Sharpening pencils to a perfect point. Checking the spelling of each student’s name to ensure every one is correct. Carefully coloring in the lines of a welcome sign to invite students to their new classroom; a classroom that for students will be a place all new where memories will be made, friendships developed, and life lessons learned. In these beginning weeks of the school year, teachers take care to consider small details; details that that when considered in sum create the experience of “school” in a child’s world. With intentional and thoughtful focus on the needs of each individual student, teachers set out to create a culture of their class. And, in the earliest hours of the first day of the new school year, teachers and students together begin to form the community of their classroom.
In recent days, though faced with the hustle and bustle of back-to-school, I was inspired to reflect on the impact of teaching small. A video launched with the Remind #teachsmall campaign truly demonstrated for me so beautifully the lasting effects of dedicating efforts to the little things when building a culture with students: http://bit.ly/teachsmall_blog Soon, I was considering how so many of today’s teachers are working to extend this community to include a critical member of the learning team: the parent! In small, yet meaningful ways, classroom teachers are beginning the year by fostering #teachsmall moments to welcome parents into the conversation of “school” and learning. Here are some ideas for finding ways to bring #teachsmall to the parents of your classroom.
Back-to-School “Parent-Led” Conferences
Often, first conversations with parents are procedural. Instead of waiting for back-to-school nights, start your relationship with your new parents during Week 1 by offering time to parents to schedule and join you for a 20-minute “Parent-Led Conference.” As opposed to traditional conferences where teachers lead the discussion, encourage parents to share any thoughts, dreams, and concerns for their child. Questions such as “What motivates your child?” and “How can I best support your child’s life passions?” can allow teachers to learn about children through the lens of a parent. More, it is a small way teachers can show that they sincerely care about the interests and needs of the family.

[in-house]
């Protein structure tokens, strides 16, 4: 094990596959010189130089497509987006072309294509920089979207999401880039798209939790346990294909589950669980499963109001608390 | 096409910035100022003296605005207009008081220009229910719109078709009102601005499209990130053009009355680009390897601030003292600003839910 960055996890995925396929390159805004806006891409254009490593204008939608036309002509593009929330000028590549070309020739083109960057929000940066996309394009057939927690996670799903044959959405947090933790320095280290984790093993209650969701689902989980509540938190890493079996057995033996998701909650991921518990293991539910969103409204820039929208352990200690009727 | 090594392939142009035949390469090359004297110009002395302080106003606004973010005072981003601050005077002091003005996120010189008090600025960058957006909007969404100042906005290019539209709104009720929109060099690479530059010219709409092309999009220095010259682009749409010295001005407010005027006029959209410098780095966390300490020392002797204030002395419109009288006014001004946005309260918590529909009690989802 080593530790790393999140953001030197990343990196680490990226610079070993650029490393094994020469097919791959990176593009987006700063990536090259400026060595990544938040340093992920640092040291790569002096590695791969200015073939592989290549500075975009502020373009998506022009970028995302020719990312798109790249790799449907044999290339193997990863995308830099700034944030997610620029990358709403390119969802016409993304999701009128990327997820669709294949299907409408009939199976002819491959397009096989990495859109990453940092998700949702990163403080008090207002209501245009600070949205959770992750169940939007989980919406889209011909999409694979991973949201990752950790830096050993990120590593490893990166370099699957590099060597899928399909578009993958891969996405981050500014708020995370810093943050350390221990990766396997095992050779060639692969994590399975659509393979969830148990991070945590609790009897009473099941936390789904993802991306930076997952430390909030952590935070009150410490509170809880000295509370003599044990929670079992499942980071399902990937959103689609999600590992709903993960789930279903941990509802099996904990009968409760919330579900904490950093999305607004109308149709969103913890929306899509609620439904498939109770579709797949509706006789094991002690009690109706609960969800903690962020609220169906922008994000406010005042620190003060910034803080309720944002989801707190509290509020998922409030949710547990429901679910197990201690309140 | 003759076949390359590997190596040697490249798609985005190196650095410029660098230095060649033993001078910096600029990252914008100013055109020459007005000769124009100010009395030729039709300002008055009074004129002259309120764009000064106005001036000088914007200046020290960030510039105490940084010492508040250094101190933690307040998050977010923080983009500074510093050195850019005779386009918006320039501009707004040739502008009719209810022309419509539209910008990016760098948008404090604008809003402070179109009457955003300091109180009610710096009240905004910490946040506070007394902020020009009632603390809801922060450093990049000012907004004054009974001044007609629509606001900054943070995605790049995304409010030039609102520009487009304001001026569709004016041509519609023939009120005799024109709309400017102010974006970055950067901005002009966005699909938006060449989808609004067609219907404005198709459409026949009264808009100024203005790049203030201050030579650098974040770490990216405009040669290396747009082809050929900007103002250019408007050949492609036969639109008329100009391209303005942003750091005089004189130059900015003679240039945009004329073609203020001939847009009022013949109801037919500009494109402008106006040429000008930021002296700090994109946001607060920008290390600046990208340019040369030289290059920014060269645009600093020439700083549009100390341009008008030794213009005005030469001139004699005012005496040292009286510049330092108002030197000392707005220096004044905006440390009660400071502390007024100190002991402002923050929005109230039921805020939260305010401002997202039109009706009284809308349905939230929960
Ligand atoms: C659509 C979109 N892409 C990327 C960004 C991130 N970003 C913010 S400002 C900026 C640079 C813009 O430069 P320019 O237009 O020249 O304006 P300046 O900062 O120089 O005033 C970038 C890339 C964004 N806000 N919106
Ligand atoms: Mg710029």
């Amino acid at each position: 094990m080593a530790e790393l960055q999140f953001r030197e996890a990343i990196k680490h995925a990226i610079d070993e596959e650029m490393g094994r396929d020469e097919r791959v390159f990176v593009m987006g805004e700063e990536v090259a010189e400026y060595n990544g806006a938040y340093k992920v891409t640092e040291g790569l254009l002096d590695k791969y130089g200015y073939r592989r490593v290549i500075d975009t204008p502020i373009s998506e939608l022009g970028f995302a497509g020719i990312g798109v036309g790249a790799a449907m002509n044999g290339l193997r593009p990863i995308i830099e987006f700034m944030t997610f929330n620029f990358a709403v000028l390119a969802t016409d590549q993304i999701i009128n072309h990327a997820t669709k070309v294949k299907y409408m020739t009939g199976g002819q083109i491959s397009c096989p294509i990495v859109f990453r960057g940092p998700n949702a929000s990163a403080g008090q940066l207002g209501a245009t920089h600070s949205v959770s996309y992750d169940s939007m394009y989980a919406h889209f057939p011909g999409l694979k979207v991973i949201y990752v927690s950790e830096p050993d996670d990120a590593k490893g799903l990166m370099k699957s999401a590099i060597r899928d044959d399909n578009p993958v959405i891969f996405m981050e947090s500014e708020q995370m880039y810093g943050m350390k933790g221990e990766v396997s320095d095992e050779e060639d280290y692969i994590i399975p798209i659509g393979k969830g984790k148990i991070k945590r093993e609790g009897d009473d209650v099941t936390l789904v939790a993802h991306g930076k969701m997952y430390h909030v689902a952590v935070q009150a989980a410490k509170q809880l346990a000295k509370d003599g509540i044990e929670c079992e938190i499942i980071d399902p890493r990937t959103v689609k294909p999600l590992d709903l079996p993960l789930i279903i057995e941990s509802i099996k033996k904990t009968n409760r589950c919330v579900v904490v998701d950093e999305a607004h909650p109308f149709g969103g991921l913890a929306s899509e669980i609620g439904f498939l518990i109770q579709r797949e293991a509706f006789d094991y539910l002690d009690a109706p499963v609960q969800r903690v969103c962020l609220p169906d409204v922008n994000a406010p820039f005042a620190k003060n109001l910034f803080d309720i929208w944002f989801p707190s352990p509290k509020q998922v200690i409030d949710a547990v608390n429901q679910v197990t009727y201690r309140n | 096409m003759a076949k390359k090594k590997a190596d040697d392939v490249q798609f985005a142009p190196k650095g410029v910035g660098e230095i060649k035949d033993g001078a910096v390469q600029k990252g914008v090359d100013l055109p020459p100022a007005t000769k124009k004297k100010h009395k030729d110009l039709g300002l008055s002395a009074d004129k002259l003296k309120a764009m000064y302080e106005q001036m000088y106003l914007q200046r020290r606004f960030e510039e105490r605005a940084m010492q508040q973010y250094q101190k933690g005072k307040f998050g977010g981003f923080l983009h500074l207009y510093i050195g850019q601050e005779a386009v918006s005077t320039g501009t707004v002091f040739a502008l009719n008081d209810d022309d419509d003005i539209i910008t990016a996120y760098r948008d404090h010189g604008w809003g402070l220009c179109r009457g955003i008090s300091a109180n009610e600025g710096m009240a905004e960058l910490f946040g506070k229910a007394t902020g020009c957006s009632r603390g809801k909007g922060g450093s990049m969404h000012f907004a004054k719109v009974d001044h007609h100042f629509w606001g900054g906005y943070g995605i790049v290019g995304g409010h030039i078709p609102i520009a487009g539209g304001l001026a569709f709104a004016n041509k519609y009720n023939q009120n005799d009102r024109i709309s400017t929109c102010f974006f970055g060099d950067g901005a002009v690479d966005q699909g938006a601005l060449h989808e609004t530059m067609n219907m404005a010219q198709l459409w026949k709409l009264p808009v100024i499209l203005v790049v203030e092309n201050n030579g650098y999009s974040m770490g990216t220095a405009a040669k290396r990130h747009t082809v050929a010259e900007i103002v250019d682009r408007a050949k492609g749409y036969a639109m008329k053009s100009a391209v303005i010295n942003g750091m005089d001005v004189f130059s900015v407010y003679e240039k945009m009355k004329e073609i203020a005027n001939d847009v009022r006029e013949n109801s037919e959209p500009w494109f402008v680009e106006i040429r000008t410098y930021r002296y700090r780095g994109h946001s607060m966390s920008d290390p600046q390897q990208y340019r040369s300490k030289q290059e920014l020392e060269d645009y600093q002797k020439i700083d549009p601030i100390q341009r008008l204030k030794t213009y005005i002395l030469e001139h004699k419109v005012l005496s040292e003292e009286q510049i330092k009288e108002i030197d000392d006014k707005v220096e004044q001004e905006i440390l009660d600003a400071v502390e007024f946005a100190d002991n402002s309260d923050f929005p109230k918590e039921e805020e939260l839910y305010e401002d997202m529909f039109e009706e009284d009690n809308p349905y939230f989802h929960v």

Learn the Names of Your Classroom Parents
A name is a special thing. Teachers understand the importance of referring to students by name and constantly seek out ways to showcase the names of students both in class discussions and also in the classroom environment. By taking time to learn and use parent names, teachers demonstrate that they are invested in parents and that they are treasured members of the classroom community.
Proclaim a Vision of “Parents as Partners”
“Parents as Partners.” Make it your parent/teacher motto. Brand it. Market it. And represent it. Sign messages and notes home as “Your School Partner.” Thank parents personally for their partnership each time you see them. Dedicate a bulletin board to parents and post announcements or exciting updates that are just for them! “Parents as Partners!” Simple, yet so significant!
Sharing of Stories
A common feature of a community is the sharing of stories. Celebrate cultures, interests, or unique talents of parents by inviting them to join for a class discussion. Interested parents that are unable to visit in person can join via videoconferencing with tools such as Skype or Google Hangout. Another idea: develop a Mystery Reader program; guest parents can surprise students and join to share their favorite read aloud story. Finally, consider organizing a parent/student/teacher book club to meet throughout the year. This can demonstrate the importance of reading together and sharing together.
Share Messages of Small Moments
Each day in a classroom is filled with special, small moments of greatness. Noticing that a student always stops to smell the flowers, witnessing a much needed learning breakthrough, seeing an apprehensive student bravely try something new for the first time. Teachers have front row seats for so many small, defining, "star of the show" moments such as these. Showcase, share the positive, and send a message to parents by using the Remind tool. “Just wanted to share…” messages can brighten days and help parents be a part of the community of a class. Because, as we all know, moments like these are too good not to share and celebrate!
As classroom communities of teachers, students, and parents embark on a new school year, we celebrate the moments that are small, yet defining and impactful. The difference-making little things that are extraordinary…and anything but ordinary.
Be sure to share your #teachsmall stories on Twitter and Facebook, and in your schools. To read more about this special initiative and Remind as a tool for connecting the community of your classroom, visit: http://bit.ly/teachsmall_blog.
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